Reverse Monte CarloandRietveld modellingofBaMn(Fe,V)F7 glass structuresfromneutron data_____A. Le BailUniversité du Maine – Francealb@cristal.org - http://www.cristal.org/
Content • - Introduction • - Experimental • - Models ? • - RDM modelling • - RMC modelling from enlarged RDM models • RMC modelling from random starting models • Conclusions on BaMn(Fe/V)F7 glasses
Introduction Structure simulations by the reverse Monte Carlo (RMC) method applied to starting models built up from enlarged crystal structures, selected from the quality level of a Rietveld fit of their scattering data, were reported for glassy SiO2, ZnCl2, and NaPb(Fe,V)2F9. The Rietveld for disordered materials (RDM) method has previously shown its potentiality to reveal very fast (quite small computing time) if a given crystalline model would be a good starting point for further large-scale modelling by RMC. This approach is used here for modelling the structure of fluoride glasses for a composition BaMn(Fe,V)F7 selected because it corresponds to the existence of a large number of known different crystal structures, and because of the quasi-isomorphous Fe/V substitution in fluoride materials.
Experimental • - Neutron data recorded on instrument D4 (ILL –Grenoble) • = 0.497 Å • Density number for the two glasses : • 0 =0.0710 0.0003 atom.Å-3
Models ? Seven crystal structure-types are known with that composition : - BaMnFeF7 (I) - BaMnGaF7 (II) - BaZnFeF7 (III) - BaCaGaF7 (IV) - BaCuFeF7 (V) - BaCuInF7 (VI) - BaNaZrF7 (VII) The BaMn(Fe,V)F7 glasses crystallize in type (II)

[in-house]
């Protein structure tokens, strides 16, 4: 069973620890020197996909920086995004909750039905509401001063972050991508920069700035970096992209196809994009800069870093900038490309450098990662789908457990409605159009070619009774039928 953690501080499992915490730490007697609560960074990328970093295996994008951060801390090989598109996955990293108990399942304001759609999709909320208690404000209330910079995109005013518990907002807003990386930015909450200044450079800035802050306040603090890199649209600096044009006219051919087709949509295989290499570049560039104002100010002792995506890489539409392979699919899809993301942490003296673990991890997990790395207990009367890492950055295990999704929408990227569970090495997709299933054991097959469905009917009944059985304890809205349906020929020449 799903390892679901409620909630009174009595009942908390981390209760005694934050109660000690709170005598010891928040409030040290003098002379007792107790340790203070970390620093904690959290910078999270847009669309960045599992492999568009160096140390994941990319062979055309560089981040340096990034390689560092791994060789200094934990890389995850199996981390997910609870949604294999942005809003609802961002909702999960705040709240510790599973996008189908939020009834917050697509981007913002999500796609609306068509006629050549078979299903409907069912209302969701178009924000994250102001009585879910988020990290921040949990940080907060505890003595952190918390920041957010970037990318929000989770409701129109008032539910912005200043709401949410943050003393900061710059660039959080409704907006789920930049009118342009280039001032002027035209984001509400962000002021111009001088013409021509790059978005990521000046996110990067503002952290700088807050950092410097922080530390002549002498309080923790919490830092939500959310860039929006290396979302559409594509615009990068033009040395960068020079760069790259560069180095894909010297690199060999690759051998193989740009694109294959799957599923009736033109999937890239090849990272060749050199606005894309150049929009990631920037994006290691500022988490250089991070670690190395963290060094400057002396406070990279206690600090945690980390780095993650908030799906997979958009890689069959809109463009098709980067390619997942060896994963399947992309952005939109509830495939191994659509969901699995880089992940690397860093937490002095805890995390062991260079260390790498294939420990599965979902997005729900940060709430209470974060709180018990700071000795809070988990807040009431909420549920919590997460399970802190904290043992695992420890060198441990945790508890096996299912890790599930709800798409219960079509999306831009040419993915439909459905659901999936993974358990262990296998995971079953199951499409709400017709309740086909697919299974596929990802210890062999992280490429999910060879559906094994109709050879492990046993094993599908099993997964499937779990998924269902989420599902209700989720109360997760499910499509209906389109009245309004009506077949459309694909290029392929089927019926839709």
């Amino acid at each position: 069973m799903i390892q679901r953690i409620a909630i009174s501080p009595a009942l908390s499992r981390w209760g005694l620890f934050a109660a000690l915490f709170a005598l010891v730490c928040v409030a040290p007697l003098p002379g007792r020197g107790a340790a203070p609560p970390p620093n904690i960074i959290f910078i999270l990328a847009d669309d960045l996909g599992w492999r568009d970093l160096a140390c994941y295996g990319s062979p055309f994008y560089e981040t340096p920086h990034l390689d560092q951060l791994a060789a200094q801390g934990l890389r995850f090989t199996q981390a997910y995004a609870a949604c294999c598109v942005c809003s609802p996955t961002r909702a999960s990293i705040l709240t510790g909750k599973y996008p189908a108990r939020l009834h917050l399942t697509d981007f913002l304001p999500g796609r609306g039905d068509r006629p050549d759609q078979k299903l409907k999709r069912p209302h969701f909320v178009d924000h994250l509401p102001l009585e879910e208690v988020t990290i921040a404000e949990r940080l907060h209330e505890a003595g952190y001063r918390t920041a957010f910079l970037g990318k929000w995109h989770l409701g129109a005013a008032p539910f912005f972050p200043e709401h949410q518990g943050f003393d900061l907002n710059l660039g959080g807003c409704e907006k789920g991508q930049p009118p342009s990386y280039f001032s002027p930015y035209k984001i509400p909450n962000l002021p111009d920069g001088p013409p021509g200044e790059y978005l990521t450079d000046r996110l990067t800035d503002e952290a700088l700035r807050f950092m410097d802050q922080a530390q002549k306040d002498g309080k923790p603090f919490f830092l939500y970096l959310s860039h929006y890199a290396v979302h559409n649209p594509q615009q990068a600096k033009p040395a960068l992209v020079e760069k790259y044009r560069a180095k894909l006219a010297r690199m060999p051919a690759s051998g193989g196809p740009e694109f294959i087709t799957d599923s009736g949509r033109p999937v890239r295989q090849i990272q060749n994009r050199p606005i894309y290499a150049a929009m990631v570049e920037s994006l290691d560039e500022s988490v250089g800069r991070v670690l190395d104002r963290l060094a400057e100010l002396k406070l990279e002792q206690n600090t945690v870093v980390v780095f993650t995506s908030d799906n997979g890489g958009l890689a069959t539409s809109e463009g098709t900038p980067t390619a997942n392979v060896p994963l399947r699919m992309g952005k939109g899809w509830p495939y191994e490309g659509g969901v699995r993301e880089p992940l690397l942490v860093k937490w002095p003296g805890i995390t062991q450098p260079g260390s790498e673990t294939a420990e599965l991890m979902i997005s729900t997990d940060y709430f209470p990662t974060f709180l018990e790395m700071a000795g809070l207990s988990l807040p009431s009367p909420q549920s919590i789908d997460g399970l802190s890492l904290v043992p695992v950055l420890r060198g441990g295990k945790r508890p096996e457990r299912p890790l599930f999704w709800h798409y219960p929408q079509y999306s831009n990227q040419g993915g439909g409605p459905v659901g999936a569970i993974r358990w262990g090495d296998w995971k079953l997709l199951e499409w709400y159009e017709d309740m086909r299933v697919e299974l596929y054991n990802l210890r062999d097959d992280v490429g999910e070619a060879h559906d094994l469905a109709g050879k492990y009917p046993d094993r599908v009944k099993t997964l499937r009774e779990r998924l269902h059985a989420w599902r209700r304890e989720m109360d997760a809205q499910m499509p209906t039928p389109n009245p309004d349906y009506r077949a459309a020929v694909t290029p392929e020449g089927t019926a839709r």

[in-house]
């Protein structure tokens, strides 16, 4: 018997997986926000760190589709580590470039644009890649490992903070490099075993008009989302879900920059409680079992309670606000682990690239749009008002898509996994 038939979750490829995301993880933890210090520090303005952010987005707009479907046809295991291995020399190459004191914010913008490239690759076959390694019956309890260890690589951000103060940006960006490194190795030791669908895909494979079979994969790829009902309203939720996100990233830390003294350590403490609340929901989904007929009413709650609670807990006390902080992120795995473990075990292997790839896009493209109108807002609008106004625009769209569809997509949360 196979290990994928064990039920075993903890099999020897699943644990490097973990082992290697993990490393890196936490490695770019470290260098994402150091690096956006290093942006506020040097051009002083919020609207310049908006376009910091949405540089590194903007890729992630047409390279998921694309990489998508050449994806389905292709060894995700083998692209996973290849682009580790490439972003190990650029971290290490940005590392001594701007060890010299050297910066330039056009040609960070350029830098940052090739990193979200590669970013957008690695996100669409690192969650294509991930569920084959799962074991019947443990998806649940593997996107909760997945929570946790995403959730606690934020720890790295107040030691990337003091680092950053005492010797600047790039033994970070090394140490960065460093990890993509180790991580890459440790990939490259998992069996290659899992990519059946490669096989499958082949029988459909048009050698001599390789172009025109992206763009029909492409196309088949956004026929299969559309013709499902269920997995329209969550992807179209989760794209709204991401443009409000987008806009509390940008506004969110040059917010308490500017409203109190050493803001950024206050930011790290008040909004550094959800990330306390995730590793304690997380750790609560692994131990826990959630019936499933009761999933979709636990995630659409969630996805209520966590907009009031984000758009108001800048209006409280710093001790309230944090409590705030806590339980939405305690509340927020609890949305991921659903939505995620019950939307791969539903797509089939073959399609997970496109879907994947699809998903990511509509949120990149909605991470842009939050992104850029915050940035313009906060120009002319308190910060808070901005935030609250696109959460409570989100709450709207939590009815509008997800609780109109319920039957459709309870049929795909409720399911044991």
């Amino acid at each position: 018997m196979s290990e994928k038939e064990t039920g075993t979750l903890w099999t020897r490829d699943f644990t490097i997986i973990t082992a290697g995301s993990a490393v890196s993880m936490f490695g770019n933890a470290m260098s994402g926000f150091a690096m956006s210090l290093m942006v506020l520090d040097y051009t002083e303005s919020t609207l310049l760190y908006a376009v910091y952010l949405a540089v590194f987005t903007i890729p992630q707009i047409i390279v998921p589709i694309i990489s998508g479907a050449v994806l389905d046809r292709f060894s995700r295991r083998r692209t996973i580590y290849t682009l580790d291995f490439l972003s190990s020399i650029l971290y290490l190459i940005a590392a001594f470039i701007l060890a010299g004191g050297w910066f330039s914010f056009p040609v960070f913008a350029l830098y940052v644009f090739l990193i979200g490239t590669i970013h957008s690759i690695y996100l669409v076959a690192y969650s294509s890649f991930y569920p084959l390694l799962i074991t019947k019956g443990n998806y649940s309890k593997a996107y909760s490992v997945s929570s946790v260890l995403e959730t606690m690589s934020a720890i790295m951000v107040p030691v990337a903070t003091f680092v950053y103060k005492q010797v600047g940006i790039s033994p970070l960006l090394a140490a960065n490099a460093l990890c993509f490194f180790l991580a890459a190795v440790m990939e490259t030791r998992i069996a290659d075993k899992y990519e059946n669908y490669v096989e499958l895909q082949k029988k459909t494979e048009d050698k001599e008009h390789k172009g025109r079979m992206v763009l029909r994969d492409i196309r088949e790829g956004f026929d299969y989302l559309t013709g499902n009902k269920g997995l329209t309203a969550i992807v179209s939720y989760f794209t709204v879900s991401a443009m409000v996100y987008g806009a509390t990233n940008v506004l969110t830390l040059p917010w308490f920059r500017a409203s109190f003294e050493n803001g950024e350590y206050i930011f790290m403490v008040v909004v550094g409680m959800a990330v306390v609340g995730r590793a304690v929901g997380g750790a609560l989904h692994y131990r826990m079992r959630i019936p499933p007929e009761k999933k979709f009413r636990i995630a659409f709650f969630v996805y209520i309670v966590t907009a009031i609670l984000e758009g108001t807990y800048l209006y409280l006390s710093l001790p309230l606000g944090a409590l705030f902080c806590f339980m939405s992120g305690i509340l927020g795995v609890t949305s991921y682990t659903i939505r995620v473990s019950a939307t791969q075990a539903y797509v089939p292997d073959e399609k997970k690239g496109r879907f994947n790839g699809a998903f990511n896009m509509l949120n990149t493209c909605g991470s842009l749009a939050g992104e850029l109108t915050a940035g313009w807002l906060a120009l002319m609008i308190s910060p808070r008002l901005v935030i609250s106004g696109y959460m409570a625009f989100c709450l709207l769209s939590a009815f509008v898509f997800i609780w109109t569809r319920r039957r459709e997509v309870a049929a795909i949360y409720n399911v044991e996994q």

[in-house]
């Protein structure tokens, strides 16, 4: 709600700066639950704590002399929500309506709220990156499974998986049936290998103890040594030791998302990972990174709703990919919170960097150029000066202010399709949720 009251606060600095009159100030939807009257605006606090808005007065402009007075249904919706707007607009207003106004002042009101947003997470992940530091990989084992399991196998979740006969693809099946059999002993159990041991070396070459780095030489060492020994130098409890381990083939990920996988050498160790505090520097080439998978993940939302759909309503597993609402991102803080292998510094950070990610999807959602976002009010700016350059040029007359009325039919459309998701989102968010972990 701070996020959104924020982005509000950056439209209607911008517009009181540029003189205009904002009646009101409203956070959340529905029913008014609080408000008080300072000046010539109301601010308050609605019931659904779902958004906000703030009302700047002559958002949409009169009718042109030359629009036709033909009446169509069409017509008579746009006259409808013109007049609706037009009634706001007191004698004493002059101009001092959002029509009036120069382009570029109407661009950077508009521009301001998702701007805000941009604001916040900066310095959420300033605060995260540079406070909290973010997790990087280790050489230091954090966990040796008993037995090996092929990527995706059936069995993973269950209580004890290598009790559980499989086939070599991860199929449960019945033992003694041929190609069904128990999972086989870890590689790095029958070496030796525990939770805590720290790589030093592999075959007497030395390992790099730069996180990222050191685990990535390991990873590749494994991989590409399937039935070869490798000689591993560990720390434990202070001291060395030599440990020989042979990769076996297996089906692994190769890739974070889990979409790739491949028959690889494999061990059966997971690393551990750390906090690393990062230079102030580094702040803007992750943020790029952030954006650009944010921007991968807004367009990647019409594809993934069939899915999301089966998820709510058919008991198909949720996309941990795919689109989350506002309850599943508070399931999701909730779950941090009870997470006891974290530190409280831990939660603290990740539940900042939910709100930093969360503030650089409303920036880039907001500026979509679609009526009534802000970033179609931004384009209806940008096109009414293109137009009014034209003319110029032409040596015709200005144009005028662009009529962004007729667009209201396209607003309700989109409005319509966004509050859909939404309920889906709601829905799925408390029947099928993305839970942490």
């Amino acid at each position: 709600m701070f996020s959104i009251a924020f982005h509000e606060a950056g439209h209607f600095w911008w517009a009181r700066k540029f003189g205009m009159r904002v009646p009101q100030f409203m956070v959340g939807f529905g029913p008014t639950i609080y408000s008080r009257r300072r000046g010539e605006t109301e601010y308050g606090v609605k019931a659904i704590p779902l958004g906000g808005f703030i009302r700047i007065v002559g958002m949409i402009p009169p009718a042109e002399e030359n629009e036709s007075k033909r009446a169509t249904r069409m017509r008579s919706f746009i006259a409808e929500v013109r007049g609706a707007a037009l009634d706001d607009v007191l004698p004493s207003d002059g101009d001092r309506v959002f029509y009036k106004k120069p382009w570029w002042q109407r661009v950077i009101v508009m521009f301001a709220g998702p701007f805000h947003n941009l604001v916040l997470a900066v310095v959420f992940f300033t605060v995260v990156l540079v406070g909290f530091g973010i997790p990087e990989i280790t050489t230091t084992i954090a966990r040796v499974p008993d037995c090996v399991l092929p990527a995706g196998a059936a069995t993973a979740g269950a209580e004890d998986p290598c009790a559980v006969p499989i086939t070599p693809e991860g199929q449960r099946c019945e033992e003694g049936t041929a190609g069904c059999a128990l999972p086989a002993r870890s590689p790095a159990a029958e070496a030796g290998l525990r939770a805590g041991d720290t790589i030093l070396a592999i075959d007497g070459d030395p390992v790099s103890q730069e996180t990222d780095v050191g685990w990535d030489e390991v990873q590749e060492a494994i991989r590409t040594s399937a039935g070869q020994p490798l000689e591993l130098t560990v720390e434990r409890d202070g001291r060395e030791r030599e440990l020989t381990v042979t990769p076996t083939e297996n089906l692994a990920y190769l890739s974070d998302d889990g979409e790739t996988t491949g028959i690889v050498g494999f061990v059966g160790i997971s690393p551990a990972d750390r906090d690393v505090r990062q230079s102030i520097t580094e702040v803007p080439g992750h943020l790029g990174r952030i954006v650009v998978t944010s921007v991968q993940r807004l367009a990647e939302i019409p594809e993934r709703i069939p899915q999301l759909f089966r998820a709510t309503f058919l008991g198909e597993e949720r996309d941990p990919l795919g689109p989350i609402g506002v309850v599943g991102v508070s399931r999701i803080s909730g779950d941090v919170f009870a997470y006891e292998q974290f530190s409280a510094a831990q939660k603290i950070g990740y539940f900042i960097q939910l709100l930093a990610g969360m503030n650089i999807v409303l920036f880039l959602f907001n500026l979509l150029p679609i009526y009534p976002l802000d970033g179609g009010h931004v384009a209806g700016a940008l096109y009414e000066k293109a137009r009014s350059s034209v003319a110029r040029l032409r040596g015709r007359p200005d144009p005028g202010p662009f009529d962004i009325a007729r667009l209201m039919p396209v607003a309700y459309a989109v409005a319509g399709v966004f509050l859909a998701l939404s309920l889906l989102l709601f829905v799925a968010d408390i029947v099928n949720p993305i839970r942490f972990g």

Model (I) : BaMnFeF7 Three-dimensional octahedral lattice with edge-sharing dinuclear Mn2F10 units (green) linked by corners to FeF6 octahedra (blue). A glass with BaMnFeF7 composition does not crystallize in type I.
Model (II) : BaMnGaF7 Edge sharing of GaF6 octahedra (green) and MnF8 (red) polyhedra occur, forming dinuclear M2F12 units interconnected by corners to MnF6 octahedra (blue) and other M2F12 units, building disconnected layers. Why glasses prefer to crystallize in this layered structure-type rather than into a 3D network of corner-sharing octahedra ?
Model (III) : HT-BaZnFeF7 3D structure with edge sharing of ZnF6 and FeF6 octahedra, forming M2F10 groups interlinked by corners, like in type I but differently organized.
Model (IV) : BaCaGaF7 GaF6 octahedra (green) and CaF8 square antiprisms (red) are linked by corners and edges forming a two dimensional structure. Ga3+ and Fe3+ ionic radii are similar, the difference between Ca2+ and Mn2+ (smaller) is not a problem since MnF8 square antiprisms are existing in other structures (type II for instance).
Model (V) : BaCuFeF7 Edge sharing dioctahedral groups CuFeF10 connected by corners in a 3D array, related to HT-BaZnFeF7 (type III). Partial cationic disorder.
Model (VI) : BaCuInF7 The 3D structure is built up from infinite rutile-like chains of edge-sharing octahedra, interconnected by octahedra corners. Cu and In are disordered.
Model (VII) : BaNaZrF7 3D structure build up from infinite zig-zag cis-chains of edge sharing NaF8 cubes (blue) linked together by ZrF7 monocapped trigonal prism (green). Systematic microtwinning.
Fe/V Isomorphous substitution As a rule, when a Fe3+-based crystalline fluoride exists, the isostructural equivalent V3+ material can be prepared too, with generally no more than 1% variation in cell dimensions. Neutron Fermi scattering lengths :Fe : 0.954V : -0.038The substitution ensures a quite large contrast